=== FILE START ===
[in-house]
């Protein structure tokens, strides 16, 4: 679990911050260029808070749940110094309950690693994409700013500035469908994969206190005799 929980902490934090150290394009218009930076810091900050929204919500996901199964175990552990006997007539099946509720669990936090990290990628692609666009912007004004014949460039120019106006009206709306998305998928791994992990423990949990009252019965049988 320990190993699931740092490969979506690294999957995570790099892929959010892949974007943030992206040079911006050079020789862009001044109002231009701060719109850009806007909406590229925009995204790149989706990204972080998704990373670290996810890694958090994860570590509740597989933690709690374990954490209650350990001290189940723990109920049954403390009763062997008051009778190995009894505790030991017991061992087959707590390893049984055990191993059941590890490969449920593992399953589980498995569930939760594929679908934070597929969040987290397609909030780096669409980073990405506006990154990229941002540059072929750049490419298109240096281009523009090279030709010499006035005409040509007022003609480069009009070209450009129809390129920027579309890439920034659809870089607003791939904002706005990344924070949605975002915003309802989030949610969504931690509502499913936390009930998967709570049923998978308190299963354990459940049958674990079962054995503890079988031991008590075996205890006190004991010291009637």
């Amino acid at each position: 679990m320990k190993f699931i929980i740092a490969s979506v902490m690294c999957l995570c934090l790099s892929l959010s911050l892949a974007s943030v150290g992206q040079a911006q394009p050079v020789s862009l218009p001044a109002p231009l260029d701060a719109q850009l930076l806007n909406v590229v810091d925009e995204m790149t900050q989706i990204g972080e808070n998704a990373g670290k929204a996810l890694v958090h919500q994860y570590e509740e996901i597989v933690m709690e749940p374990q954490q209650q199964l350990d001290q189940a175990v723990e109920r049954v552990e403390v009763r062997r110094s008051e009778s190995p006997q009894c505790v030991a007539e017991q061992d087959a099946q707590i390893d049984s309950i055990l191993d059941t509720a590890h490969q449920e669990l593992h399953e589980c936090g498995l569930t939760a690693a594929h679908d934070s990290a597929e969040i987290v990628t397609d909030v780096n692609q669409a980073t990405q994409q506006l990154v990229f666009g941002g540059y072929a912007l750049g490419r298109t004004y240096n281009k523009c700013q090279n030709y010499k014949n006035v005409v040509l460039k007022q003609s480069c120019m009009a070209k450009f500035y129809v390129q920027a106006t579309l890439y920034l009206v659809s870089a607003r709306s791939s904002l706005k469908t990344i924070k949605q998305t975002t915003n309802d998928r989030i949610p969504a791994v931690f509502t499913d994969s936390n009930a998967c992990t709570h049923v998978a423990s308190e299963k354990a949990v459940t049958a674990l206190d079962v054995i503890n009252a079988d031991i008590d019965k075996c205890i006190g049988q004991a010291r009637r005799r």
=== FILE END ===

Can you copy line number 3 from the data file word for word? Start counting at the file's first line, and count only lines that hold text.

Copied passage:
């Amino acid at each position: 679990m320990k190993f699931i929980i740092a490969s979506v902490m690294c999957l995570c934090l790099s892929l959010s911050l892949a974007s943030v150290g992206q040079a911006q394009p050079v020789s862009l218009p001044a109002p231009l260029d701060a719109q850009l930076l806007n909406v590229v810091d925009e995204m790149t900050q989706i990204g972080e808070n998704a990373g670290k929204a996810l890694v958090h919500q994860y570590e509740e996901i597989v933690m709690e749940p374990q954490q209650q199964l350990d001290q189940a175990v723990e109920r049954v552990e403390v009763r062997r110094s008051e009778s190995p006997q009894c505790v030991a007539e017991q061992d087959a099946q707590i390893d049984s309950i055990l191993d059941t509720a590890h490969q449920e669990l593992h399953e589980c936090g498995l569930t939760a690693a594929h679908d934070s990290a597929e969040i987290v990628t397609d909030v780096n692609q669409a980073t990405q994409q506006l990154v990229f666009g941002g540059y072929a912007l750049g490419r298109t004004y240096n281009k523009c700013q090279n030709y010499k014949n006035v005409v040509l460039k007022q003609s480069c120019m009009a070209k450009f500035y129809v390129q920027a106006t579309l890439y920034l009206v659809s870089a607003r709306s791939s904002l706005k469908t990344i924070k949605q998305t975002t915003n309802d998928r989030i949610p969504a791994v931690f509502t499913d994969s936390n009930a998967c992990t709570h049923v998978a423990s308190e299963k354990a949990v459940t049958a674990l206190d079962v054995i503890n009252a079988d031991i008590d019965k075996c205890i006190g049988q004991a010291r009637r005799r």